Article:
I’ve mentioned several times how much I enjoy receiving actual letters in the mail, after spending most of my life communicating by fax, e-mail and voice mail. And I especially enjoy receiving letters from Lake Highlands High School graduates, and their parents and friends.

My daughter also has a keen anticipation for anything that hits the mailbox addressed to her. Not too long ago, she received her copy of Seventeen magazine.

She was wowed to see page after page of photo credits by 1989 LHHS graduate Aimee Herring. Aimee received her degree in English and photography from Texas Christian University and spent two years as a photography assistant before moving to New York City last year, portfolio in hand, uttering those proverbial words, “If I can make it there…”

Parents Ann and Gerald are very proud, and they’re not at all surprised with her quick success in such a competitive environment.

I’m still compiling my list of Lake Highlands graduates who entered the teaching profession, and I have received a good response so far. Keep the information coming.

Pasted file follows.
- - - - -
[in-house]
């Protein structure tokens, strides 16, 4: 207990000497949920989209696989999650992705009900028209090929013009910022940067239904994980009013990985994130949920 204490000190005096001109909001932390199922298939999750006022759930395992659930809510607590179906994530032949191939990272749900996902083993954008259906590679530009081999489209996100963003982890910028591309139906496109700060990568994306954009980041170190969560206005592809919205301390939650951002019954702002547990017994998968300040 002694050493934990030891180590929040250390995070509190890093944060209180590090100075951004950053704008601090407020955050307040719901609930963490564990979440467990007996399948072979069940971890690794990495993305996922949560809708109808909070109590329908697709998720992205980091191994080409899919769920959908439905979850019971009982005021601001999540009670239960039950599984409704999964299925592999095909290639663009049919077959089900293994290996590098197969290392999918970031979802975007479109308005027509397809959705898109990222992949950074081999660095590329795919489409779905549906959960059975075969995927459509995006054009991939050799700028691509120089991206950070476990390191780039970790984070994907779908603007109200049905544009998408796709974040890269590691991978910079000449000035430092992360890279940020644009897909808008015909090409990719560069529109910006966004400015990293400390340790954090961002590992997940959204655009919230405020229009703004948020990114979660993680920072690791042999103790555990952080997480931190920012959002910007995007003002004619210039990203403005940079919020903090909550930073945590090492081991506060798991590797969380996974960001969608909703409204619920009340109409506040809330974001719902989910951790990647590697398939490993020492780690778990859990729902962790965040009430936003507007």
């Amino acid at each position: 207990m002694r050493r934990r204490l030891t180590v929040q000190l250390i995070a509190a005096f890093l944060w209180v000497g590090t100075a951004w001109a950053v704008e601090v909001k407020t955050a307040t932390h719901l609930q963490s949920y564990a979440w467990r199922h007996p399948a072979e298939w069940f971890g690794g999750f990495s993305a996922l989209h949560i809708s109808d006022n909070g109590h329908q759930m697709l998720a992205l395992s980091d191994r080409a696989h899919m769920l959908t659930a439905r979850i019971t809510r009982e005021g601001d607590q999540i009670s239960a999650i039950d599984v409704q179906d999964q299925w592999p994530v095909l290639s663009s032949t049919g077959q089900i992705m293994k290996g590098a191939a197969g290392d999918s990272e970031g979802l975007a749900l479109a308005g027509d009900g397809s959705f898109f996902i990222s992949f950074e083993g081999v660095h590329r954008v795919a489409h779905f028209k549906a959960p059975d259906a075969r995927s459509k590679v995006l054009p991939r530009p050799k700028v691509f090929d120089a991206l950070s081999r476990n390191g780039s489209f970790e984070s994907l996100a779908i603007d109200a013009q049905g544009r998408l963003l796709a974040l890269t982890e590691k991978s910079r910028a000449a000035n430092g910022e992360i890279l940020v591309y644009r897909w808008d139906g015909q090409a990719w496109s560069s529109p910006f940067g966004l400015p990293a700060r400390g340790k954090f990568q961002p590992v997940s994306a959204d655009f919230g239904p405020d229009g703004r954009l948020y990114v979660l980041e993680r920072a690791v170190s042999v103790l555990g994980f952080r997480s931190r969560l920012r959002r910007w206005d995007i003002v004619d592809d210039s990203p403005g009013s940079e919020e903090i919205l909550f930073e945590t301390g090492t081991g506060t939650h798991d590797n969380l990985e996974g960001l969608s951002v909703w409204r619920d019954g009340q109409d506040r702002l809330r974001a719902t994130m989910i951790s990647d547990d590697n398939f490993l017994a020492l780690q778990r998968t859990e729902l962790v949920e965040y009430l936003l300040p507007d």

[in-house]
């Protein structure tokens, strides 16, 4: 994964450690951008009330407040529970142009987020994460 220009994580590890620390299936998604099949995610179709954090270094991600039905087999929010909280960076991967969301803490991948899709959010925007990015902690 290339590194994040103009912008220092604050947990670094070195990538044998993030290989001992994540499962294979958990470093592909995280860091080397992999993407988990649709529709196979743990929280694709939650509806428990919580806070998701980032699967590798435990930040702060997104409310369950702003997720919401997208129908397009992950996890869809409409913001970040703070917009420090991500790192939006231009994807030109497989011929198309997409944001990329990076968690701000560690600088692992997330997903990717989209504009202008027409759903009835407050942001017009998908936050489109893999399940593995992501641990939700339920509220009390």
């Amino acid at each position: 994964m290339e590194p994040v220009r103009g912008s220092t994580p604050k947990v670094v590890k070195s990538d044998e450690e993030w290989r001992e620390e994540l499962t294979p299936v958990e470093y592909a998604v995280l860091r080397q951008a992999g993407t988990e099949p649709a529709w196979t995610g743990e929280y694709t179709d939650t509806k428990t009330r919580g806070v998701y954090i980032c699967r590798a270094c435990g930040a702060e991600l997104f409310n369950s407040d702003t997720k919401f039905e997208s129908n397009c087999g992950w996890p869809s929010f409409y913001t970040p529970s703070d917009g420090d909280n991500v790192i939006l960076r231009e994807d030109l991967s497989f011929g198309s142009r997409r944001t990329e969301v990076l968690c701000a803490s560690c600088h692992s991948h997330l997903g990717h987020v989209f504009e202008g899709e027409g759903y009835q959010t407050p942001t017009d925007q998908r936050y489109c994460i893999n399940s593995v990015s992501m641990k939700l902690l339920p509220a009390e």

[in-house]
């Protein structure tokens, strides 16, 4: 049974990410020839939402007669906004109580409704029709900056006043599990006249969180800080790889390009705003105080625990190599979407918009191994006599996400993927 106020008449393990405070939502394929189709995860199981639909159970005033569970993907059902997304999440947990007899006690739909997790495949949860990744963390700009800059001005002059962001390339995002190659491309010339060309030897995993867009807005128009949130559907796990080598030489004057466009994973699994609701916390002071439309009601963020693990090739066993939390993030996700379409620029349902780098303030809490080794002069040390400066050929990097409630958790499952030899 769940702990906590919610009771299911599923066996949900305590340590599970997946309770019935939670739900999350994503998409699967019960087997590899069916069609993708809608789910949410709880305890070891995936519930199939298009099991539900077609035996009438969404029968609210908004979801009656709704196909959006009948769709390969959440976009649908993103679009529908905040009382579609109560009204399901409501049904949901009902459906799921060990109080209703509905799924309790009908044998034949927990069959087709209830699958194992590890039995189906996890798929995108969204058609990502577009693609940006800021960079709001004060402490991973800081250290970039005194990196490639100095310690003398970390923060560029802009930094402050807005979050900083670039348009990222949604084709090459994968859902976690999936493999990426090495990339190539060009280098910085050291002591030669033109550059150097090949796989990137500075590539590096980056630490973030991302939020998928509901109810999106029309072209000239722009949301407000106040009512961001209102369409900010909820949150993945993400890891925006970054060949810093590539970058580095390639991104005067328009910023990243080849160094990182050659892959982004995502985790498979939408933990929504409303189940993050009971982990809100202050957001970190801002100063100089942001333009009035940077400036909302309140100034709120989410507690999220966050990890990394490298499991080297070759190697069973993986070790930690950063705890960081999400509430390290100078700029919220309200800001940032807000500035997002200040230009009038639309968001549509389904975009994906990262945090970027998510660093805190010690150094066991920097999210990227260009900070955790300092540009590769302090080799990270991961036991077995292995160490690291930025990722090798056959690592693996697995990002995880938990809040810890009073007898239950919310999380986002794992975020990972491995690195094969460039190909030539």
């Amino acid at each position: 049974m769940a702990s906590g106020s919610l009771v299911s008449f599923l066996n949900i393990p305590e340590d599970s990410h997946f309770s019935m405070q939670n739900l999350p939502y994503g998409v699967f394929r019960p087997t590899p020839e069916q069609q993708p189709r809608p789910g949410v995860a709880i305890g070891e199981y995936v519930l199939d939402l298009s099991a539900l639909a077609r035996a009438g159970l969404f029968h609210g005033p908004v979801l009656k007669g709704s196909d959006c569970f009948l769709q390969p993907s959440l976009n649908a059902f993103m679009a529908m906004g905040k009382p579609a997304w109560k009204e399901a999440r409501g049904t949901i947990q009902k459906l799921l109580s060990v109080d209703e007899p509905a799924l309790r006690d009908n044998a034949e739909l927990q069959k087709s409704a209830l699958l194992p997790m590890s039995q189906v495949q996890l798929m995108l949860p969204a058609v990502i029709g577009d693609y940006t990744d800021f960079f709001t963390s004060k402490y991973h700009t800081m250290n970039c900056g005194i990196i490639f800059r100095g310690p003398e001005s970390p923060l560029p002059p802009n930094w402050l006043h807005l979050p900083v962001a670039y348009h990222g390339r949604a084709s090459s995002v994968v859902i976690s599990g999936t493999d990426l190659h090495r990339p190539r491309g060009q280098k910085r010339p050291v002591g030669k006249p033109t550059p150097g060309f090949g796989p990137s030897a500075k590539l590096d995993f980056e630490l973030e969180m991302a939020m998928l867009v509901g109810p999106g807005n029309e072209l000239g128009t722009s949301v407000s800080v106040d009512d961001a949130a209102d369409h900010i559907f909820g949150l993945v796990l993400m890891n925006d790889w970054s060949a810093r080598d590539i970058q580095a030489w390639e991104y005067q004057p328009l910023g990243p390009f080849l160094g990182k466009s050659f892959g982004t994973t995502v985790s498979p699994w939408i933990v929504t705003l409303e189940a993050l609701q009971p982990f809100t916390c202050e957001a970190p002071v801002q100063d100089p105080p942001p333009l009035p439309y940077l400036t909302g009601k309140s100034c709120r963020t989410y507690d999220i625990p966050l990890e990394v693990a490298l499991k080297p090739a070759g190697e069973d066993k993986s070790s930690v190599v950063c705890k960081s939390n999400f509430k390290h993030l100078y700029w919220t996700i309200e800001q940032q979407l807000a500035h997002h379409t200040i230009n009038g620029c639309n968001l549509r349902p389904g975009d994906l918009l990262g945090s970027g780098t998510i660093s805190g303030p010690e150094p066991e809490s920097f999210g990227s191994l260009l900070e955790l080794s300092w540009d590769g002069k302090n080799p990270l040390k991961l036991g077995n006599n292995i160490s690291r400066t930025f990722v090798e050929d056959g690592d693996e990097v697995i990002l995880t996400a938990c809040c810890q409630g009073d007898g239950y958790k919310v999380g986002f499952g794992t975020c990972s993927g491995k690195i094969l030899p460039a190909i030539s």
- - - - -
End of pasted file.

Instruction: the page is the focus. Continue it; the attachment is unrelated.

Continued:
Lee Porter has two teachers in her family. Mike Porter, ’76, is choir director, assistant band director and history teacher at Ford High School in Quinlan. Greg Porter, ’78, coaches football and teaches speech in Coperas Cove.

While attending the “A” Team breakfast with my daughter (yes, I am very proud), we were surrounded by teachers who were graduates.

Martha Thompson Moroch, ’76, is currently principal at White Rock Elementary School. Martha Walker Travis, ’76, teaches at Lake Highlands Junior High. She also attended Wallace Elementary School and Lake Highlands Junior High. Pam Neese Westfall, ’72, was at the breakfast and told me she was in the first musical produced at Lake Highlands High School in 1972, titled “The Fantastics.” She says the performance was held at the junior high, because there wasn’t an auditorium at the high school.

I’ve found that often a reader will find something in my column that sparks his or her memory. After reading about teacher Martha Carona Lammers in a previous column, Mrs. Betty Edwards wrote to me that while attending a PTA meeting at Lake Highlands Elementary more than 35 years ago, a woman sat beside her and introduced herself as Mrs. Carona. The conversation that followed went something like this:

Mrs. Carona: “I have a daughter in fourth-grade.”

Mrs. Edwards: “I do, too.”

Mrs Carona: “My daughter’s name is Martha.”

Mrs. Edwards: “Mine is, too.”

Mrs. Carona: “We live on Liptonshire.”

Mrs. Edwards: “We do, too!”

And the coincidences have continued. Martha Edwards Myers, ’68, is also a teacher.